Teachers still doing the job

Kendra Mann’s letter may have led readers to believe that teachers are not teaching their students as they have in the past.

Re: “Parents express disappointment,” November 30

Kendra Mann’s letter may have led readers to believe that teachers are not teaching their students as they have in the past. Nothing could be further from the truth. Each and every day they are with their students as they have always been, teaching, mentoring, supporting, and coaching — in short, creating the supportive educational community that the students of School District 8 deserve.

And yes we are on strike.  We are on strike for five main objectives: restoration of our illegally stripped contract language on class size limits and non-enrolling teacher ratios (students’ learning conditions); a fair salary increase (BC teachers are eighth highest paid in Canada); improved benefit package (has remained unchanged for 20 years); increased preparation time (comparable to Alberta and Ontario teachers); and the right to negotiate certain local items with our trustees.

I think it is most important to clarify a public misunderstanding which Ms. Mann referenced: intransigence of the parties at the bargaining table. The BC Teachers Federation is not intransigent. The government is. On December 2 the government’s representative at the bargaining table, Claire Avison, finally admitted that “government sets the mandate and it is not negotiable.” She made it very clear — the government is intransigent.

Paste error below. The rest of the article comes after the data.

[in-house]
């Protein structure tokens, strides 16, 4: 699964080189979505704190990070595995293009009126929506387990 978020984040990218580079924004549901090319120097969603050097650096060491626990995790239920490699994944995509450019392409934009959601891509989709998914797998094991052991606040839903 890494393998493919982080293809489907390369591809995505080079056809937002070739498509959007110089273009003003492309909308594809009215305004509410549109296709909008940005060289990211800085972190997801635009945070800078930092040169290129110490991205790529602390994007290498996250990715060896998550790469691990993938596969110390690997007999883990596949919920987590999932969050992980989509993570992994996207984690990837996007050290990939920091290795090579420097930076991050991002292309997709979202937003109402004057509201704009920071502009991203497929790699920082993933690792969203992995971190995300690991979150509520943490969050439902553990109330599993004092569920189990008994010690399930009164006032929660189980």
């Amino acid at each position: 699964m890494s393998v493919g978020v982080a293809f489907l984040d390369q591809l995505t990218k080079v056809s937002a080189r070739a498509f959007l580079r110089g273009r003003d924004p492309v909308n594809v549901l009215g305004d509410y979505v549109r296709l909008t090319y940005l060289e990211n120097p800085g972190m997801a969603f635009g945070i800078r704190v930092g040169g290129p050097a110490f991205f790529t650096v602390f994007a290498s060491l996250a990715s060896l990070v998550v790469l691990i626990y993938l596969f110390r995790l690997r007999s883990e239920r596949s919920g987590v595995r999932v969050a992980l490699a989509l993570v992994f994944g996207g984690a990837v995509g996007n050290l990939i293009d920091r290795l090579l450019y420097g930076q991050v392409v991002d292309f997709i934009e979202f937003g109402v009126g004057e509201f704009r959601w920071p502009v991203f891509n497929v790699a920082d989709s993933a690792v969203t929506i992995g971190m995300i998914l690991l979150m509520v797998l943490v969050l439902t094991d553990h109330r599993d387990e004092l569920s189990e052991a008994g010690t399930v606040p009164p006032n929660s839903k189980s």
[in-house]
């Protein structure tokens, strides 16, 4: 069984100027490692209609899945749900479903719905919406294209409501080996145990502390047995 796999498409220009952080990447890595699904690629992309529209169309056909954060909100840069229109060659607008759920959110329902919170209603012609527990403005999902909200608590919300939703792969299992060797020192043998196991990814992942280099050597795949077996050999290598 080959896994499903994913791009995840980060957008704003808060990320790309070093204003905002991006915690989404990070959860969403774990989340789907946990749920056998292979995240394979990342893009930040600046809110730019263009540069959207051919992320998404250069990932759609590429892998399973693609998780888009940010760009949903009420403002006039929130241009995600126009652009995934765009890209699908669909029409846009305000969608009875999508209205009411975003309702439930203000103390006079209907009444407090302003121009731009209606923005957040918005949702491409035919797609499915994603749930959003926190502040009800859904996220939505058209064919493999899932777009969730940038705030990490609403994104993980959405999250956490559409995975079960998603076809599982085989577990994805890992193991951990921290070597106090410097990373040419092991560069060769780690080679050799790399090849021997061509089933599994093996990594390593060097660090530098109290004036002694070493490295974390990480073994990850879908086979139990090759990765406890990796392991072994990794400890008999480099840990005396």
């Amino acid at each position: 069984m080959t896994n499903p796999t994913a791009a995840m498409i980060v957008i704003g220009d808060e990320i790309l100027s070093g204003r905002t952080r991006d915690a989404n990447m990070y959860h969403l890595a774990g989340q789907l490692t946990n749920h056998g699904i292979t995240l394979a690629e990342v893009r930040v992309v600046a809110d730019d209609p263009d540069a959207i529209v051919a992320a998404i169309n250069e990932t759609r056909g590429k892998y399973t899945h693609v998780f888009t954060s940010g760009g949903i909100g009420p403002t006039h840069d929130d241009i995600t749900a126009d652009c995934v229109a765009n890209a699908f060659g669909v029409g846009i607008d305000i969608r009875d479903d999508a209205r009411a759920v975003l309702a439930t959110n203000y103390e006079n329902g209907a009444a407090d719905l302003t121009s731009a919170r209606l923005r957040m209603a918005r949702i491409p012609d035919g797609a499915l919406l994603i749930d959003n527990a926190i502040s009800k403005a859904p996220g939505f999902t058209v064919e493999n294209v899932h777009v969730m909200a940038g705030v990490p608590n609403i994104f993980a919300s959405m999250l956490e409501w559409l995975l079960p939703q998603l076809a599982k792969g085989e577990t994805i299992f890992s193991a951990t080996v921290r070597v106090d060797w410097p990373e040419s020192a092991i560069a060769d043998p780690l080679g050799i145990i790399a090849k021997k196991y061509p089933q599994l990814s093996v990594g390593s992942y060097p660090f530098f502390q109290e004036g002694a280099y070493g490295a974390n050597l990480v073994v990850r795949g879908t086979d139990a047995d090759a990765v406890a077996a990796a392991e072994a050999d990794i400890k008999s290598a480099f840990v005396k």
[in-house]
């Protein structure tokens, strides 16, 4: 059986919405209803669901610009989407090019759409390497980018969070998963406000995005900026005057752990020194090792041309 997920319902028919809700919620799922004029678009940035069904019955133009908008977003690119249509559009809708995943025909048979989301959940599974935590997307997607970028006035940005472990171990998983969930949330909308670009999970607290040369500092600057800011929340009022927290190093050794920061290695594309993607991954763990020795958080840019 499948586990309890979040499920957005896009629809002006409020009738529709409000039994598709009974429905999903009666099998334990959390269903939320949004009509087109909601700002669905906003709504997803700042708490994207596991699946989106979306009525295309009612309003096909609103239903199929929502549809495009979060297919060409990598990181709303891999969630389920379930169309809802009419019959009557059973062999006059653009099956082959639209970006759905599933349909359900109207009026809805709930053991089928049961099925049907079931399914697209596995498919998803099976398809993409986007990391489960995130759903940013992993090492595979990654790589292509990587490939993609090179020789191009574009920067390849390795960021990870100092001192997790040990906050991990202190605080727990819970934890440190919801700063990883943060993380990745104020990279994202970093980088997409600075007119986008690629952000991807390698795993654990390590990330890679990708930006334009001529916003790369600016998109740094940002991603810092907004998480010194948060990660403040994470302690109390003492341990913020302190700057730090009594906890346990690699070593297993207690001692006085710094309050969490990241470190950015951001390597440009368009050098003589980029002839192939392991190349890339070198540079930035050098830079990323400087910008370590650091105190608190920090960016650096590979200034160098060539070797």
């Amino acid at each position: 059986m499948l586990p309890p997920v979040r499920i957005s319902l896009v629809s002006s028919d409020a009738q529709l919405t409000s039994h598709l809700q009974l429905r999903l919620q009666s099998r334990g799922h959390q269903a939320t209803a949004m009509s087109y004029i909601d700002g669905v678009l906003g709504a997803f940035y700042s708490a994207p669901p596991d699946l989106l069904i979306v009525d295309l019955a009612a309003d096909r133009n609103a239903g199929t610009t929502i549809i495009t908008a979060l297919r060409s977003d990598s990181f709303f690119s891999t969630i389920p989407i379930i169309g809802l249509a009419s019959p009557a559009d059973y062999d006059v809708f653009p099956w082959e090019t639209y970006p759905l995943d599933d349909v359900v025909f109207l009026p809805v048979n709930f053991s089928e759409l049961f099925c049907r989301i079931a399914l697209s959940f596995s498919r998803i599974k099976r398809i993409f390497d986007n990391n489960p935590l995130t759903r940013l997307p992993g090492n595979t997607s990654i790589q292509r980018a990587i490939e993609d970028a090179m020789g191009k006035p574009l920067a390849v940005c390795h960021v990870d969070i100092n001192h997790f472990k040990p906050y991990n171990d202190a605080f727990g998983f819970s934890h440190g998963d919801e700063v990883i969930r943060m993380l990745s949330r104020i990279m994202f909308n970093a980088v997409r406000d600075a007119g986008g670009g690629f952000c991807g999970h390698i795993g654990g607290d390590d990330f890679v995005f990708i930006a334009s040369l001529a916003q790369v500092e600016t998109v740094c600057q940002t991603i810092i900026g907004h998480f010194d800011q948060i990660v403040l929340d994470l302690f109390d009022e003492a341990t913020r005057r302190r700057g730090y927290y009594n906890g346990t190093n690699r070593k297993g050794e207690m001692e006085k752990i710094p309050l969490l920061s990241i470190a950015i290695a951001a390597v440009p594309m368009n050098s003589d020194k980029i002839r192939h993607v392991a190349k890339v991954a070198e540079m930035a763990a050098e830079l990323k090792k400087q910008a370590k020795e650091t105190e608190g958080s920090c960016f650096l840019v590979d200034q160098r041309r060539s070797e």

Teachers across BC have committed to teach our students through this phase of our strike. This in the face of a government that is intending on stripping our collective agreement so that they can continue, without contractual limitations, the gutting of our public education system. And we know all too well in Nelson the impact of this government’s flawed economic and ideological program: the highest child poverty rates in Canada; serious fiscal challenges; massive cuts to all public enterprises (health, government agencies and jobs, housing, social assistance, women’s centers, daycares, crisis centres, legal aid).

Thus, it was with sadness and frustration that local teachers read Ms. Mann’s letter. It is filled with inaccuracies which I have pointed out to her and the district parent advisory council president in a separate letter. We would rather they partner with teachers to pressure our local school trustees to demand this government stop the underfunding and ideological erosion of a highly successful (world renowned) public education system.

If you wish to discuss the teachers’ strike or other educational matters please contact me.

Thomas Newell

President NDTA


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